For me, the #1 dealbreaker would be: “do you consider yourself an introvert or an extrovert?” Their answer wouldn’t tell me if they were perfectly compatible for me, but it would narrow down the field considerably. I could never date another extrovert again, and don’t know why I put myself through that torture in the past, but I was naïve to how much my introversion matters to me back in my 20s.

Religion is a big one. Like others mentioned, I don’t understand how people who truly believe what their religion teaches can be in a committed relationship with someone who believes something different, and thus is doomed to hell for eternity. I know a lot of people who are Jewish/Christian interfaith marriage, but how do you teach your kid, “Mommy believes that Christ was the Messiah and dies to atone the sins of humanity, and only those who believe this will go to heaven; but daddy believes that the Messiah has not yet arrived, and only those born or converted to Judaism are the ‘Chosen Ones’.” There has to be some degree of hypocrisy for people to think that their deity would make an exception for their spouse. As an agnostic who is highly doubtful that there is a sentient being and we are “The Sims”, if a guy I was considering dating said they went to worship services regularly that was a deal-breaker for me.

A more modern issue is how they feel about the internet and social networking or sites like Fluther, where we share information about ourselves. I know people for whom the smartphone created a whole bunch of problems in their relationships, because one partner wasn’t comfortable with the other being online and disclosing personal information to a bunch of strangers around the web. Some folks just don’t understand how you can form a bond with people you’ve never met and probably never will. People would be active, then suddenly they’d disappear and only poke their heads in once in a while because the SO didn’t approve of their online activities. The people I know whose SO’s disapproved would then have to sneak or outright deny themselves something that they enjoyed, and I don’t think that’s right. Granted, some people are ‘addicted’ to the attention they get on social sites, so it can be a legitimate sign of some psychological problems.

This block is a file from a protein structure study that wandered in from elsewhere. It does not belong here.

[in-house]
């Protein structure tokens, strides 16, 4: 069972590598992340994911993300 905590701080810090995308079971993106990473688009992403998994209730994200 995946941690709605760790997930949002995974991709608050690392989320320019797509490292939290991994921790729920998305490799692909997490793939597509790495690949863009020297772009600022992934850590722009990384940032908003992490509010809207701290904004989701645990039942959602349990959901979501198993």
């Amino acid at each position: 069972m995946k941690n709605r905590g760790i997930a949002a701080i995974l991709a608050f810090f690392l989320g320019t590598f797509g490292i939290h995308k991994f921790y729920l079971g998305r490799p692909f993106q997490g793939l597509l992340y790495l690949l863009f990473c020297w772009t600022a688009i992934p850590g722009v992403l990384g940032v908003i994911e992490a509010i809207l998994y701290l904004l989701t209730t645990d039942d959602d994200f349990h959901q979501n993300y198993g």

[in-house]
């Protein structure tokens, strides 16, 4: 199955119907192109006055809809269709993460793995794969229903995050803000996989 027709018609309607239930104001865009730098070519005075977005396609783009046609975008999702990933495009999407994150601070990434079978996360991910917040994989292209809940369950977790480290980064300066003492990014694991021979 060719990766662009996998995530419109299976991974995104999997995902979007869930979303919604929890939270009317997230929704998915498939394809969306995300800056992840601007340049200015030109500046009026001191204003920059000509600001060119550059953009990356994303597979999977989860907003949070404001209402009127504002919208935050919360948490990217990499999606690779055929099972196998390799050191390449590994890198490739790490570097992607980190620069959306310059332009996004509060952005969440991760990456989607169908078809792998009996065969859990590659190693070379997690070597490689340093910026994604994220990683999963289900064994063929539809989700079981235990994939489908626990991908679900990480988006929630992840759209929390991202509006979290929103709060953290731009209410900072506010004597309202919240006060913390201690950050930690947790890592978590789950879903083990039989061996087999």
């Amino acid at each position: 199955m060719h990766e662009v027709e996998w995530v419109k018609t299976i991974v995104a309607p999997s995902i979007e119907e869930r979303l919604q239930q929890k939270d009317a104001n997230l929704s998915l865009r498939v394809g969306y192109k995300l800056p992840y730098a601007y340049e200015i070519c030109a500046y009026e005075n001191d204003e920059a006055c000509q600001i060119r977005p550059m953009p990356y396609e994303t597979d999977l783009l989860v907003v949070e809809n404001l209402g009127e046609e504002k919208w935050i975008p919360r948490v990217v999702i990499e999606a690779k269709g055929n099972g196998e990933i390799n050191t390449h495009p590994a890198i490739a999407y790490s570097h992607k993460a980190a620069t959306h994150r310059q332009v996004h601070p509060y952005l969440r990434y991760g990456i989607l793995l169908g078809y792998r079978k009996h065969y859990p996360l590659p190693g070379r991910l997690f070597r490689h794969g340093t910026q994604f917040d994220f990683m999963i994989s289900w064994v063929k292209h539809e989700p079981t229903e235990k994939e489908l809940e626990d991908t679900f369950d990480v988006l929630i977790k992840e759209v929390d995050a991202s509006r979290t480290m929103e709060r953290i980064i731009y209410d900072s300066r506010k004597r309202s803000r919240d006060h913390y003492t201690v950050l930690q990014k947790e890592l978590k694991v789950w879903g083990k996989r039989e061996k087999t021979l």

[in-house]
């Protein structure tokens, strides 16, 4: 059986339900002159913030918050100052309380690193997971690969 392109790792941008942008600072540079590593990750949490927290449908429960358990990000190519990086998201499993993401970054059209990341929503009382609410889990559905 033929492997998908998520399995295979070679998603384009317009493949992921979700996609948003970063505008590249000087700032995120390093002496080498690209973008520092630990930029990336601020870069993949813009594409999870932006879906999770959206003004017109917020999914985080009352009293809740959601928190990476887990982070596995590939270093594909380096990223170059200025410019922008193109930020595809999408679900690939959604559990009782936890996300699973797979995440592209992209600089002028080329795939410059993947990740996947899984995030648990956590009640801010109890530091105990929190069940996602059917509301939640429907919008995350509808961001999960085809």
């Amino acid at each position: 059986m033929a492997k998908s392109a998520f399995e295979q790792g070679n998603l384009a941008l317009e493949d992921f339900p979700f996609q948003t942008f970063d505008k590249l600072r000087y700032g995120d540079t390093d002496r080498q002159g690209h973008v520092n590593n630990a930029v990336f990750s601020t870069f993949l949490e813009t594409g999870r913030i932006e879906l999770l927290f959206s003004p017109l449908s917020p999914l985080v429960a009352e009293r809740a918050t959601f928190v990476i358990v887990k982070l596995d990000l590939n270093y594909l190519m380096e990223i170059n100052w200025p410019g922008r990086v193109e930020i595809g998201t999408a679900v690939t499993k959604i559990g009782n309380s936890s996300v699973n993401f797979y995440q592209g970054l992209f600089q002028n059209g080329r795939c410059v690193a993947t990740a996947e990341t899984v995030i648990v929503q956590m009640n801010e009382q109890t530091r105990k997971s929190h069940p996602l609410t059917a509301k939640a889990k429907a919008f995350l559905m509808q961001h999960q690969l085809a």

I really like what you said about the guy and his relationship with women, and it’s something I never considered; but I have always recommended that people pay attention to how their potential partner treats the members of their family, but also service people and others in the public. Like @downtide, I could not be with someone who is prejudiced. Although I am a heterosexual, white female, I have friends from a wide variety of backgrounds and lifestyles, and any partner of mine has to be compassionate and respectful of people who are different than ourselves.

He’s one-in-a-million, because my fiancé meets all the above criteria – it was the smartphone social network (not a dating site) that brought us together!

janbb's avatar

“What do you think is most wrong with this country?” The answer to that would tell me a lot of the person and their values.